I know there are similar questions on here already, yet this is different because I don't care about traditional farming in this question.


This meant for food production on interplanetary and interstellar vessels, space stations and remote outposts. Assume that:

  • energy is not an issue

  • fertilizers and materials are not an issue due to recycling and mining

  • all variables are under control and optimized (CO2, temperature, humidity, ...)

  • automation makes labor intensity irrelevant

Given the availability of genetic engineering, vertical farming, bioreactors (for synthetic meat), insects, mushrooms, aquaculture, ... What is the minimum space(1) required to provide a healthy and diverse diet to one person?

(1) Any answer should give the space estimate in $m^3$, $m^2$ requirement only if relevant, and in addition to this a mass requirement in $kg$.

  • 1
    $\begingroup$ "bioreactors" meaning what exactly? I can think of several different pieces of technology, real and imagined, that have been called that. $\endgroup$
    – Ash
    Commented Jul 24, 2019 at 12:31
  • $\begingroup$ @Ash Synthetic meat production. $\endgroup$ Commented Jul 24, 2019 at 12:34
  • 1
    $\begingroup$ Blecccch. Snozzberry-flavored yeast for lunch again. Makes me want to overthrow my (fictional) corrupt, dystopian government. $\endgroup$
    – user535733
    Commented Jul 24, 2019 at 13:10
  • 1
    $\begingroup$ @user535733 The only tyranny enforcing this kind of food production is that of the rocket equation. $\endgroup$ Commented Jul 24, 2019 at 15:00

1 Answer 1


First we need to set a standard, given that crew selection criteria should eliminate people who have specialised needs the RDI will do. That means we need 2000 food calories worth constituted as 50g of assimilable Proteins, 275g of assimilable Carbohydrates, 80g of assimilable Fats, about 30g of Dietary Fibre and a bunch of minerals that, to my thinking, fall under "materials" and we don't need to worry about them. The vitamins we'll get at the same time as the major constituents as well.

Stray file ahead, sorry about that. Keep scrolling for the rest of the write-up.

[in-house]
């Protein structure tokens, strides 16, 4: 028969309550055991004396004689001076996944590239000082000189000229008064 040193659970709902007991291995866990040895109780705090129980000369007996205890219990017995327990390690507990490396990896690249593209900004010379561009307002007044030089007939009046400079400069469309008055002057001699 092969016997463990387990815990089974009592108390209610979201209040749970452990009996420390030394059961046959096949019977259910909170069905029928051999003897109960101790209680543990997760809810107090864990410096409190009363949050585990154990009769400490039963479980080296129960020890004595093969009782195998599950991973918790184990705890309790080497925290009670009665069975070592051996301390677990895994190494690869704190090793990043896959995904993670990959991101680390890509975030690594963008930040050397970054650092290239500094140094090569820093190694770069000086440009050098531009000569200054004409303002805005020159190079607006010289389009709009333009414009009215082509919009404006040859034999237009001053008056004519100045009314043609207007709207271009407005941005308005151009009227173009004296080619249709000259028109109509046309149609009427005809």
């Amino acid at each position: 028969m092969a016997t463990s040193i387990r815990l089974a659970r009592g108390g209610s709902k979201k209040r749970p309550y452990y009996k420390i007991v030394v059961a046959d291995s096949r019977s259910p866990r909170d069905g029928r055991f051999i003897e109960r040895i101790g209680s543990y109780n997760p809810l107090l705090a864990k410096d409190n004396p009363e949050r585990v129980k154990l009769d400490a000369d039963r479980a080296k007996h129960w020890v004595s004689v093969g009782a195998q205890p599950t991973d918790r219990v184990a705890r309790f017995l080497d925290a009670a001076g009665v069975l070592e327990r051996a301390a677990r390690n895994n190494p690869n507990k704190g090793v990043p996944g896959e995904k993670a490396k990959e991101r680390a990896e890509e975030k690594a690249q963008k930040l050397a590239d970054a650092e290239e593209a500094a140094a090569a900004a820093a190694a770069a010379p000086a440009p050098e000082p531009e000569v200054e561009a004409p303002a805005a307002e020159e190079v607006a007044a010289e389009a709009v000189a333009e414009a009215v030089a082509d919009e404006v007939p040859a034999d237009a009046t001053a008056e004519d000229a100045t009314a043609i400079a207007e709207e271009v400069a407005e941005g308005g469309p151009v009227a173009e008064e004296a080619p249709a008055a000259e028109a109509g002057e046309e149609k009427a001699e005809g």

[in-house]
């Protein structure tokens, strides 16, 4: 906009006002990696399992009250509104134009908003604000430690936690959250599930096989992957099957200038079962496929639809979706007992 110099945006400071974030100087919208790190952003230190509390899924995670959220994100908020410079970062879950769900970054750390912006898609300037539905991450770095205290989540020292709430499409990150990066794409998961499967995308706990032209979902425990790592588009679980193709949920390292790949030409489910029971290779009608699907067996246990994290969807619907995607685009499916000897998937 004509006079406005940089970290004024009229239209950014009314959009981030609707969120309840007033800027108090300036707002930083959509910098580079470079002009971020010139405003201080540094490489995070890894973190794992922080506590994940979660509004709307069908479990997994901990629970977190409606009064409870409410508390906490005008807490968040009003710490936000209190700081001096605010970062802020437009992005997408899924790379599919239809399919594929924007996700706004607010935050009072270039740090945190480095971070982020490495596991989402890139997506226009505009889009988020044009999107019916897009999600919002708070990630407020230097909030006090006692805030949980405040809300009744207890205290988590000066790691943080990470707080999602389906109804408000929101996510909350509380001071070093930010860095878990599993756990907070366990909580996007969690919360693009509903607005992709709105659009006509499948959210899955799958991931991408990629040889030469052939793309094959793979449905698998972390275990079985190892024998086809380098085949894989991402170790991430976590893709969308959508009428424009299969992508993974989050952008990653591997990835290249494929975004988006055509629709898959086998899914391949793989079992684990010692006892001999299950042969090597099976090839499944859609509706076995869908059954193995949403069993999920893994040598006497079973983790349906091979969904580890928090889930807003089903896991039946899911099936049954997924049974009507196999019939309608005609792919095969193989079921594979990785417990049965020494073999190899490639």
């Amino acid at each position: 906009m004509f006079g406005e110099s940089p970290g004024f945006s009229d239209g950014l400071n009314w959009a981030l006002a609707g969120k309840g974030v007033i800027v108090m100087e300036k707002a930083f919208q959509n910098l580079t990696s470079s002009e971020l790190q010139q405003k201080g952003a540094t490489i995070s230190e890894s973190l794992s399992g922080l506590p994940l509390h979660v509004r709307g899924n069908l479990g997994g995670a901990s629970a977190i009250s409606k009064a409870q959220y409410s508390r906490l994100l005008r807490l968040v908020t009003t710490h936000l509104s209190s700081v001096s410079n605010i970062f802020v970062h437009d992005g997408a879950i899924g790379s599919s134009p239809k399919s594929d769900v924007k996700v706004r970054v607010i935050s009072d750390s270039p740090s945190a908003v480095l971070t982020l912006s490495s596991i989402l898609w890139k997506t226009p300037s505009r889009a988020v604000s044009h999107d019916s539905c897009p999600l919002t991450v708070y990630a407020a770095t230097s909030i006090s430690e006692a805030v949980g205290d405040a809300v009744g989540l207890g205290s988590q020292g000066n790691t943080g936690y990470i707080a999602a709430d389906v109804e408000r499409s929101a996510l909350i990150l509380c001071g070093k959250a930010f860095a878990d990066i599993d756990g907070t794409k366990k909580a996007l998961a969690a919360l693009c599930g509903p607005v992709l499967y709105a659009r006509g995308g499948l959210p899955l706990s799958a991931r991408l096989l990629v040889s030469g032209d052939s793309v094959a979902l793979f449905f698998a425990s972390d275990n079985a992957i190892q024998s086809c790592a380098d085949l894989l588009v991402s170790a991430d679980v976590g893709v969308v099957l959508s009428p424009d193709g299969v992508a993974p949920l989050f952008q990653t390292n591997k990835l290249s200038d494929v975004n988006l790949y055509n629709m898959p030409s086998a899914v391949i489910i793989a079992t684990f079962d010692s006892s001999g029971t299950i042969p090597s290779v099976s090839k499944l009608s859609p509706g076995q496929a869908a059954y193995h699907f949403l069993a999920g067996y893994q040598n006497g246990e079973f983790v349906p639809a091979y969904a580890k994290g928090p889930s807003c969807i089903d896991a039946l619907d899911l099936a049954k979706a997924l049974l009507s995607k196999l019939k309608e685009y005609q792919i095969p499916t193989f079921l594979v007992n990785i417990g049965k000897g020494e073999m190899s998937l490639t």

Micoculture is going to be the key to minimising the space and weight needed, we're talking about Fusarium venenatum for a start, because it's the most intensive protein production method we know of. But we're looking at it as the foundation for creating a GM yeast that forms a whole food. We need approximately 500g a day of Micoproduct Complete FoodTM that's about 10% Protein, 55% Carbohydrates, 16% Fat, and 6% Fibre, the remainder being additives like salt, potassium, flavours, water, etc... Given certain recent advances we should be able to engineer yeasts to produce any extra vitamins, flavours or texturing compounds we need to add.

As we're going to retain Fusarium venenatum's growth rate and it doubles in mass every five hours under ideal growth conditions you're talking about about 0.034g of yeast culture per person per day plus support equipment, and another 2000g liquid water per person or a bit more depending on the humidity and temperature in the vessel for hydration. This is the minimum, don't expect people to enjoy this diet.


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